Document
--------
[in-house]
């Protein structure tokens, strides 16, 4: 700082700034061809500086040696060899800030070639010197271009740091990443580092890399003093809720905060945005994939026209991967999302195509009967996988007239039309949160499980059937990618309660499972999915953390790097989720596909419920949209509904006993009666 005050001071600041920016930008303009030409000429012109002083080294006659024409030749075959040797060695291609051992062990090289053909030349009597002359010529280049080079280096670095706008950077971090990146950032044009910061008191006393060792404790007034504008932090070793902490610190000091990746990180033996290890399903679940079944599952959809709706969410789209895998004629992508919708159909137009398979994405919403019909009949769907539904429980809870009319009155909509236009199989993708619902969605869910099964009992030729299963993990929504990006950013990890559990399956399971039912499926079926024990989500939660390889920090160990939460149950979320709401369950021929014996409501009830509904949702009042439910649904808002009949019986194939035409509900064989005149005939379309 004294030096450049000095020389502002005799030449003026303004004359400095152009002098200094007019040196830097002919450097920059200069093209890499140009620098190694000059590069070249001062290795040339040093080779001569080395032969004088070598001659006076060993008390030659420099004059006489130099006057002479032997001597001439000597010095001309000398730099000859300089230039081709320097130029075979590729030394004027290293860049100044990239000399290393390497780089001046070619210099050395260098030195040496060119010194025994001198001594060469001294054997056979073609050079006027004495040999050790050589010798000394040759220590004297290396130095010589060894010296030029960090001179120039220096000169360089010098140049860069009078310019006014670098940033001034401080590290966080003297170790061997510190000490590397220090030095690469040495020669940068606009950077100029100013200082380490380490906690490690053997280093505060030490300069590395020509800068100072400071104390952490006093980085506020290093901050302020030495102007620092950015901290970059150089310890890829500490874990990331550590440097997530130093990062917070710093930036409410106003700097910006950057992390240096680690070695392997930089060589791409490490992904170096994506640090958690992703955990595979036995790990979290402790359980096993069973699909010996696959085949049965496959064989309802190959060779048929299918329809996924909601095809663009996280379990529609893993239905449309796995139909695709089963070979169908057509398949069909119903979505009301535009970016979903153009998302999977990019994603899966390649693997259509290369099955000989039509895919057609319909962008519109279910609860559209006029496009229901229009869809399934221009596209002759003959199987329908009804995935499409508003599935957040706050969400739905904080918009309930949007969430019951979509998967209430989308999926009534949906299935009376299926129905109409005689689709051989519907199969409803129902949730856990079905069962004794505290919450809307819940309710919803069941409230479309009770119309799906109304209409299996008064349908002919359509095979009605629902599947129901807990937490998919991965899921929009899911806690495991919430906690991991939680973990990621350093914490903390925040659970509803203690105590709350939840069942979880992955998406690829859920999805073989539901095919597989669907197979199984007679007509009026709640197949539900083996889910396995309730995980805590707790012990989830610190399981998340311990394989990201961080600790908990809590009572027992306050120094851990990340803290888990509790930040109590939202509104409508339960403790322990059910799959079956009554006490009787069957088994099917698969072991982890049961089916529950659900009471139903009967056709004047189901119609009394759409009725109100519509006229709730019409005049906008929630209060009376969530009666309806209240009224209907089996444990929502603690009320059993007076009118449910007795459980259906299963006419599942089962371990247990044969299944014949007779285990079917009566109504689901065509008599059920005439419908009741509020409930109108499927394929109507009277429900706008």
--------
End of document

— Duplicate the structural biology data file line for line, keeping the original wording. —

[in-house]
């Protein structure tokens, strides 16, 4: 700082700034061809500086040696060899800030070639010197271009740091990443580092890399003093809720905060945005994939026209991967999302195509009967996988007239039309949160499980059937990618309660499972999915953390790097989720596909419920949209509904006993009666 005050001071600041920016930008303009030409000429012109002083080294006659024409030749075959040797060695291609051992062990090289053909030349009597002359010529280049080079280096670095706008950077971090990146950032044009910061008191006393060792404790007034504008932090070793902490610190000091990746990180033996290890399903679940079944599952959809709706969410789209895998004629992508919708159909137009398979994405919403019909009949769907539904429980809870009319009155909509236009199989993708619902969605869910099964009992030729299963993990929504990006950013990890559990399956399971039912499926079926024990989500939660390889920090160990939460149950979320709401369950021929014996409501009830509904949702009042439910649904808002009949019986194939035409509900064989005149005939379309 004294030096450049000095020389502002005799030449003026303004004359400095152009002098200094007019040196830097002919450097920059200069093209890499140009620098190694000059590069070249001062290795040339040093080779001569080395032969004088070598001659006076060993008390030659420099004059006489130099006057002479032997001597001439000597010095001309000398730099000859300089230039081709320097130029075979590729030394004027290293860049100044990239000399290393390497780089001046070619210099050395260098030195040496060119010194025994001198001594060469001294054997056979073609050079006027004495040999050790050589010798000394040759220590004297290396130095010589060894010296030029960090001179120039220096000169360089010098140049860069009078310019006014670098940033001034401080590290966080003297170790061997510190000490590397220090030095690469040495020669940068606009950077100029100013200082380490380490906690490690053997280093505060030490300069590395020509800068100072400071104390952490006093980085506020290093901050302020030495102007620092950015901290970059150089310890890829500490874990990331550590440097997530130093990062917070710093930036409410106003700097910006950057992390240096680690070695392997930089060589791409490490992904170096994506640090958690992703955990595979036995790990979290402790359980096993069973699909010996696959085949049965496959064989309802190959060779048929299918329809996924909601095809663009996280379990529609893993239905449309796995139909695709089963070979169908057509398949069909119903979505009301535009970016979903153009998302999977990019994603899966390649693997259509290369099955000989039509895919057609319909962008519109279910609860559209006029496009229901229009869809399934221009596209002759003959199987329908009804995935499409508003599935957040706050969400739905904080918009309930949007969430019951979509998967209430989308999926009534949906299935009376299926129905109409005689689709051989519907199969409803129902949730856990079905069962004794505290919450809307819940309710919803069941409230479309009770119309799906109304209409299996008064349908002919359509095979009605629902599947129901807990937490998919991965899921929009899911806690495991919430906690991991939680973990990621350093914490903390925040659970509803203690105590709350939840069942979880992955998406690829859920999805073989539901095919597989669907197979199984007679007509009026709640197949539900083996889910396995309730995980805590707790012990989830610190399981998340311990394989990201961080600790908990809590009572027992306050120094851990990340803290888990509790930040109590939202509104409508339960403790322990059910799959079956009554006490009787069957088994099917698969072991982890049961089916529950659900009471139903009967056709004047189901119609009394759409009725109100519509006229709730019409005049906008929630209060009376969530009666309806209240009224209907089996444990929502603690009320059993007076009118449910007795459980259906299963006419599942089962371990247990044969299944014949007779285990079917009566109504689901065509008599059920005439419908009741509020409930109108499927394929109507009277429900706008």